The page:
It's not so much the meaning of the figures he makes which is exceptional, its the ostentatious display of virtuoso craftsmanship that's such an incredibly human thing to do. I find both these pieces of art incredibly moving in their own way, but coming at me so close together like that, the contrast between them, the monumental and the miniature affected me very much as well and really got me thinking about the monumental and the miniature in writing.

In the end I decided to spare the world my philosophical cogitations on the subject and limit myself to informing you that I've decided to indulge in a little twitterature, while I finish writing a six-part fantasy series which has life, the universe and everything as its underlying themes. Like this, see:
Here is the history of the universe, the course of history, a human life, a life event, observed in the reflection of a petal in a dewdrop.

Friday, 19 September 2014

Neolithic hairstyles and fashions

It's odd how prehistoric people are all too often presented to us in modern-day reconstructions like those in the frankly brilliant Operation Stonehenge. I must admit it, the thing which stretches my skeptical credibility to the uttermost is being asked to believe that the builders of Stonehenge, with their priests, geometers and astronomers, their 'architect, surveyor and builder', their wide-ranging trade routes and shipping capabilities, these sophisticated people, were apparently not capable of combing their hair, washing their faces, or even smartening up their leather loincloths by trimming the edges and adding ornamentation.

I know it's impossible to guess their 'fashion sense' when we have so little evidence for its details, but they had one. As far as I know, there has been no recorded human society in which people did not style their hair and ornament themselves. And these were people with a complex and sophisticated social structure.

It's odd. We live so much surrounded by their remains there are times you could think they were still with us. And then you realize how much we're having to make up - or avoid making up - by letting them appear as stereotypical primitives of a kind which our species doesn't turn out, practically by definition.

Stonehenge and the Blood-Stones of Amesbury

This post is all about exceptional natural phenomena, and how they can drive the ritual activities of a region over many millennia. Maybe.

Completely by chance I began watching the BBC's new series Operation Stonehenge, and it is brilliant! Seriously, I totally recommend it. Excellent archaeological coverage is one of the things Britain should be famous for across the planet. As usual, I'm gob-smacked by what modern archaeology can do. Move over ley-lines, this is neuro-imaging for the earth itself. So much of Operation Stonehenge is amazing, I don't even know where to begin. I want to watch it a dozen times.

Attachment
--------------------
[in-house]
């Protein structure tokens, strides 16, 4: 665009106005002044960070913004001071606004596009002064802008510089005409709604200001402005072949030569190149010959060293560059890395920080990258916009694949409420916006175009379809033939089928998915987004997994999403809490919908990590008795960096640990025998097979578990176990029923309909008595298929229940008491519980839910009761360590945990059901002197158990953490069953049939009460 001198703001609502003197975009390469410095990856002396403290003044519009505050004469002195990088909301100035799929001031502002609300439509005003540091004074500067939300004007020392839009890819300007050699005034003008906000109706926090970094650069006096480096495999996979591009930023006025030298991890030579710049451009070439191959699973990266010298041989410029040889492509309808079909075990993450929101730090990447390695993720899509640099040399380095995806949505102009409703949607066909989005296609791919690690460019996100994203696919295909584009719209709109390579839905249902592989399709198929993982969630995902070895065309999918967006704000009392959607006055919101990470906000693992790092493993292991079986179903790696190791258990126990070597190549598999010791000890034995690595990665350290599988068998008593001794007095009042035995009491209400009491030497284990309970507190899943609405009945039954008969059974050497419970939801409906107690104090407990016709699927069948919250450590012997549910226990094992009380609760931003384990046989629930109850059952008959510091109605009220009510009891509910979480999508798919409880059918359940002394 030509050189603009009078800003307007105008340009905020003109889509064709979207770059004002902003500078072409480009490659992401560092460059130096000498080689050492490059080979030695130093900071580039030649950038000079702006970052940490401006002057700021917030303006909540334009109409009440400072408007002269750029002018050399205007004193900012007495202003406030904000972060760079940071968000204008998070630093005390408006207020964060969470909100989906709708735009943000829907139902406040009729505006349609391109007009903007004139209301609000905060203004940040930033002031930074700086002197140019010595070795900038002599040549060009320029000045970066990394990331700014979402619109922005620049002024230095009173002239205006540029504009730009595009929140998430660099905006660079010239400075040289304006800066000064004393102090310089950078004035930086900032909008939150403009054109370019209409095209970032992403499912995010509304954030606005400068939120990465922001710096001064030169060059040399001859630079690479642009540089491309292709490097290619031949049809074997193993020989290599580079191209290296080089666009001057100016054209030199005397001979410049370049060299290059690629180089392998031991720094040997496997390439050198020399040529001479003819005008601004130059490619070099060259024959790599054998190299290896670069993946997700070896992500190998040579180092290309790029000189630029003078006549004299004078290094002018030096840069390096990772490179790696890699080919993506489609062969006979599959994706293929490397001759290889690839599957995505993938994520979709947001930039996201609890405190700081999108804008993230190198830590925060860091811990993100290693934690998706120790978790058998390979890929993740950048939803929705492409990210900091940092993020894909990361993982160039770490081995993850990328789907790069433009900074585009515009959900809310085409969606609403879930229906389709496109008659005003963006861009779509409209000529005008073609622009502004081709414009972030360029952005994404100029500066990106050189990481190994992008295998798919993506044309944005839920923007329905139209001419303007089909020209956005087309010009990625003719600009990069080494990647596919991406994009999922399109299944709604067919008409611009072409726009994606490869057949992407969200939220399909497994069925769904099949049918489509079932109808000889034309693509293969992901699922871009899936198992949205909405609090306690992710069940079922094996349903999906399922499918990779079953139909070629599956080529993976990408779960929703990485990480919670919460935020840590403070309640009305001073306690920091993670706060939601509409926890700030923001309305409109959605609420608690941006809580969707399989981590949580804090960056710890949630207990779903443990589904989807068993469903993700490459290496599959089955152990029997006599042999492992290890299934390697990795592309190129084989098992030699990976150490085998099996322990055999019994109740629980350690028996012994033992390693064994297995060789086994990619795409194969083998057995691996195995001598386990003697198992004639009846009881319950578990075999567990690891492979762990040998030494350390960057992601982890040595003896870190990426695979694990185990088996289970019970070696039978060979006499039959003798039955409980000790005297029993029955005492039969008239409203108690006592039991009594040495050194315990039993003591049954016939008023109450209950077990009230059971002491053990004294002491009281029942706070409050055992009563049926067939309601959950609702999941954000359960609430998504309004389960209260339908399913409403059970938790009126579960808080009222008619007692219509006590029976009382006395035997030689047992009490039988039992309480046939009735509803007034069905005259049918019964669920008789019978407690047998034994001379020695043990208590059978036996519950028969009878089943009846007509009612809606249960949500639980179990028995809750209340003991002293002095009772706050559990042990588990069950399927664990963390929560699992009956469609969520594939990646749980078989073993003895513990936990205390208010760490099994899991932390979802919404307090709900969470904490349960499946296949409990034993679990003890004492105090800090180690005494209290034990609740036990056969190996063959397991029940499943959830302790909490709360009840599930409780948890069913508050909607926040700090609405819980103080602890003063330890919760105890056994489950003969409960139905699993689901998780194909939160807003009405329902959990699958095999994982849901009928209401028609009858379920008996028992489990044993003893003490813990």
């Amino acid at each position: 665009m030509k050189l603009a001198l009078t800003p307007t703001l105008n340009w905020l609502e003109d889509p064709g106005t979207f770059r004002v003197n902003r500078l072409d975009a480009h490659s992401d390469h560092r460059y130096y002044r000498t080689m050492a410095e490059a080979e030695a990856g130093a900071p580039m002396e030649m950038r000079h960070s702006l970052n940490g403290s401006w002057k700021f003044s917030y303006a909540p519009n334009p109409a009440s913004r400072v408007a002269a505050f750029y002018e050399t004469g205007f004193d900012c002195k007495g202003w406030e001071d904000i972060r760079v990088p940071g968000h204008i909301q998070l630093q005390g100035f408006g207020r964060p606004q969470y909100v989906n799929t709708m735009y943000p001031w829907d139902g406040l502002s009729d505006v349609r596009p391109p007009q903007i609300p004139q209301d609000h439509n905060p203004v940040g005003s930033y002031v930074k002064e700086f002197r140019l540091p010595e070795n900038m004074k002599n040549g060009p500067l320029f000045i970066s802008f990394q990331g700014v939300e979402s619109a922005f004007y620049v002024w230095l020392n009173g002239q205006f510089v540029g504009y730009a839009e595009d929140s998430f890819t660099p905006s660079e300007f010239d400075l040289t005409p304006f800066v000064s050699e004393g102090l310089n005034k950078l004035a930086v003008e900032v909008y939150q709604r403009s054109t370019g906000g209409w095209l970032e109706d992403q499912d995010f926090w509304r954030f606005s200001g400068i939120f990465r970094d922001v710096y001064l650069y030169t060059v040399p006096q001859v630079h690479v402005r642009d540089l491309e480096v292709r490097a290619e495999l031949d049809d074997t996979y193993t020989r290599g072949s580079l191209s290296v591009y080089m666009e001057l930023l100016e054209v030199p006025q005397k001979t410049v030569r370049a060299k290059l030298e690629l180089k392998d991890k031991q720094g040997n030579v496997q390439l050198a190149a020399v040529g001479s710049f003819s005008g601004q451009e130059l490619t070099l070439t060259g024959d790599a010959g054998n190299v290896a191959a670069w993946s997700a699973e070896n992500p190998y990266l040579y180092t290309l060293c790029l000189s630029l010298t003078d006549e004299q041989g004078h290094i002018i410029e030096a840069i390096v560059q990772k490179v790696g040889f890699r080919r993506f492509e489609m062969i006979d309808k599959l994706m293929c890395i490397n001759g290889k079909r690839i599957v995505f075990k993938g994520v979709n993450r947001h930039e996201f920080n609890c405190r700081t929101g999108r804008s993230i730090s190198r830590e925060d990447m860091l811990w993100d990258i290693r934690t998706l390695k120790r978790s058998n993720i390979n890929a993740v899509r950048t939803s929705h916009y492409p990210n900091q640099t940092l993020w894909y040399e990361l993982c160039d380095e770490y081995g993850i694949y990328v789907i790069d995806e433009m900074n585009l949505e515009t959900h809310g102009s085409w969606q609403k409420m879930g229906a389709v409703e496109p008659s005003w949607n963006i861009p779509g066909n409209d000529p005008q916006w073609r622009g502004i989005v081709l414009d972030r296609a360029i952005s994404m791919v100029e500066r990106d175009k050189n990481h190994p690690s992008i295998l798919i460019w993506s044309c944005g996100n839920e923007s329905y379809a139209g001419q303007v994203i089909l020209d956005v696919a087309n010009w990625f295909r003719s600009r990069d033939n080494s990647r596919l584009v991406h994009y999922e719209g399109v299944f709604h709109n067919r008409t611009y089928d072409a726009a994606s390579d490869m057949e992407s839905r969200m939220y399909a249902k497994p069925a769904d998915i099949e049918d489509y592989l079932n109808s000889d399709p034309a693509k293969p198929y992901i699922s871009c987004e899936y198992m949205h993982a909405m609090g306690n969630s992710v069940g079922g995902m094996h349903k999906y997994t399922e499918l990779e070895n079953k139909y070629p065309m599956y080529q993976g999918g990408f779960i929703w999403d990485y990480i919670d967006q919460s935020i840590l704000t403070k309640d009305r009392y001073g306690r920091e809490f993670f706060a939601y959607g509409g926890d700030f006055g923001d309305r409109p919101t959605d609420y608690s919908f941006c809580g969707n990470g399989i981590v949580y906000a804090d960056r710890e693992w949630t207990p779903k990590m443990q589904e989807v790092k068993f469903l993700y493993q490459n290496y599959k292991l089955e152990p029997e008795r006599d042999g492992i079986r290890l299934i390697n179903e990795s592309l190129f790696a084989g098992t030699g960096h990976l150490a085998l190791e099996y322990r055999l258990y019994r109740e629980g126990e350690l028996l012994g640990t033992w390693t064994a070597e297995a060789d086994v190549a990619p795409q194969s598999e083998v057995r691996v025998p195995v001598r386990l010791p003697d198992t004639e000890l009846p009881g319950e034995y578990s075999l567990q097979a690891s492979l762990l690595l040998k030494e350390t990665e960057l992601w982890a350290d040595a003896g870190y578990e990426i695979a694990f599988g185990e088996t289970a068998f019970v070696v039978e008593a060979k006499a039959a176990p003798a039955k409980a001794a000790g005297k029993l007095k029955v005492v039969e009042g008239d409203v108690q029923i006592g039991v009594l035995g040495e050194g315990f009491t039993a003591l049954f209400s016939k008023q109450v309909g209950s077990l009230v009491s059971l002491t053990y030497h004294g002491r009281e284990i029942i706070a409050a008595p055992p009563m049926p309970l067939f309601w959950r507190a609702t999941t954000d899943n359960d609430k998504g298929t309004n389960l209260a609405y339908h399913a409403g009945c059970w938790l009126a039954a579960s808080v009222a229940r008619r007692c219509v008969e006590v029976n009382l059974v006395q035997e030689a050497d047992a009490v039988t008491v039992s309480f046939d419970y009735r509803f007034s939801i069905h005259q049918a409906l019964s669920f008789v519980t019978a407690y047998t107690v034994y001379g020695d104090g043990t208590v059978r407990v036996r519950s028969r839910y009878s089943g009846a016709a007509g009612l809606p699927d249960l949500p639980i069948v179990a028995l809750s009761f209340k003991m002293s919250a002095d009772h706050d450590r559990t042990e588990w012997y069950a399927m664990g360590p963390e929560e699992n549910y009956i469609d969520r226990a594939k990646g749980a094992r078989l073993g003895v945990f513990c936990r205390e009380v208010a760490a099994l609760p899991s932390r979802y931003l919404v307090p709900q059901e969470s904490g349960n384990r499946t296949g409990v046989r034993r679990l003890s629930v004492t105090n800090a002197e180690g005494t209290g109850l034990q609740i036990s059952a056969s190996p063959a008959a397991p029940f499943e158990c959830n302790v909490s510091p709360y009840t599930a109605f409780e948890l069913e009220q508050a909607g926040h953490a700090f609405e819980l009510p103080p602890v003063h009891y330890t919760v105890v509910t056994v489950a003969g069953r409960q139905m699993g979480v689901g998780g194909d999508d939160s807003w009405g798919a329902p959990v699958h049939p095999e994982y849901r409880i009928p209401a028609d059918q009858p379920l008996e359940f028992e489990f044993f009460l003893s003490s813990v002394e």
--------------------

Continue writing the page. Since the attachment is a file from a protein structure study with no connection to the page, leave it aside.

One of the things which fascinated me most deeply came early on and is dated to the earliest period of occupation during the Mesolithic era, around 10,000 years ago. Archaeologist David Jacques speculated that an exceptional natural phenomenon observed by the earliest humans may be at the root of the area's significance.

For a start, it seems there was a natural clearing which turns into a funnel of the type used by hunters of herding animals, always and everywhere, to trap their prey en masse. In this case, the prey was the Aurochs, an extinct species of huge wild cattle. There is some evidence that people gathered from far and wide for Aurochs hunts and feasts.

So far so good. This is normal and expected hunter-gatherer stuff. The fascinating part is that near this hunting ground is a spring, and the flints from that spring, if exposed to the air for a few hours, turn a color you might call pink, magenta or even fuschia. Jacques says it wasn't a common color in the lives of prehistoric hunter gatherers, but I swear, the first thing I thought when I saw it (and I was deeply impressed, by the way), was: blood... blood and butchered flesh. Hunks of meat, organs. That's what the pink flint looks like.

It is easy, very, very easy, to speculate about what these flints may have meant to Aurochs hunters, although the phenomenon is actually caused by a rare algae in the spring water. Not far from the stream, the Mesolithic people erected three tall, totem-pole-like stones, the first ritual structure known in the area, a couple of thousand years before Stonehenge really got started.